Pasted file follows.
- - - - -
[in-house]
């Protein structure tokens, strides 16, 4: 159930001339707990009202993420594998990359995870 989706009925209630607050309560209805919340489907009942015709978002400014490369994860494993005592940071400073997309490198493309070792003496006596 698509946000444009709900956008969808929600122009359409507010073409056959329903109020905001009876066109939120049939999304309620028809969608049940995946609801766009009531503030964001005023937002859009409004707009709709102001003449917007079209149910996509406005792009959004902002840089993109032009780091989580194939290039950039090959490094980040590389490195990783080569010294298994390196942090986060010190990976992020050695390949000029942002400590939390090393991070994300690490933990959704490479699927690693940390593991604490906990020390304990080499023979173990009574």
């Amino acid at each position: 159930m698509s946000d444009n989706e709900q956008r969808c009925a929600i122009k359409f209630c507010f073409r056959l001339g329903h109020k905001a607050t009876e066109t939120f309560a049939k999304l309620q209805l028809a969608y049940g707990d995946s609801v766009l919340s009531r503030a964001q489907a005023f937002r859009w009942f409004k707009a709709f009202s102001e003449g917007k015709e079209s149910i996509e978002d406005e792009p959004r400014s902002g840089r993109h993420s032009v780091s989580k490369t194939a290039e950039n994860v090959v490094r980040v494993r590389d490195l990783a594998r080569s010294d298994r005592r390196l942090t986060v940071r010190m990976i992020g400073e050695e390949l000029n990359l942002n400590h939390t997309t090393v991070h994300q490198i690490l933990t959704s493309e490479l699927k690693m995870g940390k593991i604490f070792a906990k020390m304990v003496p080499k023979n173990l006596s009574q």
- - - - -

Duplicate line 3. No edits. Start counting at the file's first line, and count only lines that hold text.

């Amino acid at each position: 159930m698509s946000d444009n989706e709900q956008r969808c009925a929600i122009k359409f209630c507010f073409r056959l001339g329903h109020k905001a607050t009876e066109t939120f309560a049939k999304l309620q209805l028809a969608y049940g707990d995946s609801v766009l919340s009531r503030a964001q489907a005023f937002r859009w009942f409004k707009a709709f009202s102001e003449g917007k015709e079209s149910i996509e978002d406005e792009p959004r400014s902002g840089r993109h993420s032009v780091s989580k490369t194939a290039e950039n994860v090959v490094r980040v494993r590389d490195l990783a594998r080569s010294d298994r005592r390196l942090t986060v940071r010190m990976i992020g400073e050695e390949l000029n990359l942002n400590h939390t997309t090393v991070h994300q490198i690490l933990t959704s493309e490479l699927k690693m995870g940390k593991i604490f070792a906990k020390m304990v003496p080499k023979n173990l006596s009574q």